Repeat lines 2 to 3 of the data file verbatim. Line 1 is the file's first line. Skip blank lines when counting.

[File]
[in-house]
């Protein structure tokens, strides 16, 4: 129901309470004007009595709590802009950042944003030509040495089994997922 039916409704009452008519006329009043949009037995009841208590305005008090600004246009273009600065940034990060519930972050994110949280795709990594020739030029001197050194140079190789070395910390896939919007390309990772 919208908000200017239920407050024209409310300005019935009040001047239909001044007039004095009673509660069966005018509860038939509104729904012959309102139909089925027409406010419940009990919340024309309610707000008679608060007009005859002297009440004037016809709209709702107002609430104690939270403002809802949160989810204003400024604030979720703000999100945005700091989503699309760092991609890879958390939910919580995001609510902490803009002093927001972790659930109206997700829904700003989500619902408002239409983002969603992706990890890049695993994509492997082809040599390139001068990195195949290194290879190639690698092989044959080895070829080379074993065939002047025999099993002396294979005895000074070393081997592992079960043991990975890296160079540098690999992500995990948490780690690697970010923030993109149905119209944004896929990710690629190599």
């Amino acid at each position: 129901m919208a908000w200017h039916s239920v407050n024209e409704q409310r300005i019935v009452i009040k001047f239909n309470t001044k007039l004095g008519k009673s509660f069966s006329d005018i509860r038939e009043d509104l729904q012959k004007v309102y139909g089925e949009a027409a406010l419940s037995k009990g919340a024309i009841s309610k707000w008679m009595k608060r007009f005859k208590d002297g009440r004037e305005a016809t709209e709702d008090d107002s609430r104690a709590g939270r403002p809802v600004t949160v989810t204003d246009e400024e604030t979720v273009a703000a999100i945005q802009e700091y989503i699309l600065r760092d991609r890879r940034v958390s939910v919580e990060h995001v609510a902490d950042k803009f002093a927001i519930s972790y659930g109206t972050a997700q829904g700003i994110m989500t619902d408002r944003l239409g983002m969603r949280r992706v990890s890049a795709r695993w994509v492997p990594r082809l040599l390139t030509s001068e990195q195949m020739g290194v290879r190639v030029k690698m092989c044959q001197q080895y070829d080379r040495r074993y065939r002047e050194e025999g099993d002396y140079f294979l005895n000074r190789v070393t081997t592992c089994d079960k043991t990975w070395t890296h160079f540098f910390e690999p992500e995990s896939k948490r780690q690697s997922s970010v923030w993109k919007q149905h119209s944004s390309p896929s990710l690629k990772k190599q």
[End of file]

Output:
């Protein structure tokens, strides 16, 4: 129901309470004007009595709590802009950042944003030509040495089994997922 039916409704009452008519006329009043949009037995009841208590305005008090600004246009273009600065940034990060519930972050994110949280795709990594020739030029001197050194140079190789070395910390896939919007390309990772 919208908000200017239920407050024209409310300005019935009040001047239909001044007039004095009673509660069966005018509860038939509104729904012959309102139909089925027409406010419940009990919340024309309610707000008679608060007009005859002297009440004037016809709209709702107002609430104690939270403002809802949160989810204003400024604030979720703000999100945005700091989503699309760092991609890879958390939910919580995001609510902490803009002093927001972790659930109206997700829904700003989500619902408002239409983002969603992706990890890049695993994509492997082809040599390139001068990195195949290194290879190639690698092989044959080895070829080379074993065939002047025999099993002396294979005895000074070393081997592992079960043991990975890296160079540098690999992500995990948490780690690697970010923030993109149905119209944004896929990710690629190599």
């Amino acid at each position: 129901m919208a908000w200017h039916s239920v407050n024209e409704q409310r300005i019935v009452i009040k001047f239909n309470t001044k007039l004095g008519k009673s509660f069966s006329d005018i509860r038939e009043d509104l729904q012959k004007v309102y139909g089925e949009a027409a406010l419940s037995k009990g919340a024309i009841s309610k707000w008679m009595k608060r007009f005859k208590d002297g009440r004037e305005a016809t709209e709702d008090d107002s609430r104690a709590g939270r403002p809802v600004t949160v989810t204003d246009e400024e604030t979720v273009a703000a999100i945005q802009e700091y989503i699309l600065r760092d991609r890879r940034v958390s939910v919580e990060h995001v609510a902490d950042k803009f002093a927001i519930s972790y659930g109206t972050a997700q829904g700003i994110m989500t619902d408002r944003l239409g983002m969603r949280r992706v990890s890049a795709r695993w994509v492997p990594r082809l040599l390139t030509s001068e990195q195949m020739g290194v290879r190639v030029k690698m092989c044959q001197q080895y070829d080379r040495r074993y065939r002047e050194e025999g099993d002396y140079f294979l005895n000074r190789v070393t081997t592992c089994d079960k043991t990975w070395t890296h160079f540098f910390e690999p992500e995990s896939k948490r780690q690697s997922s970010v923030w993109k919007q149905h119209s944004s390309p896929s990710l690629k990772k190599q």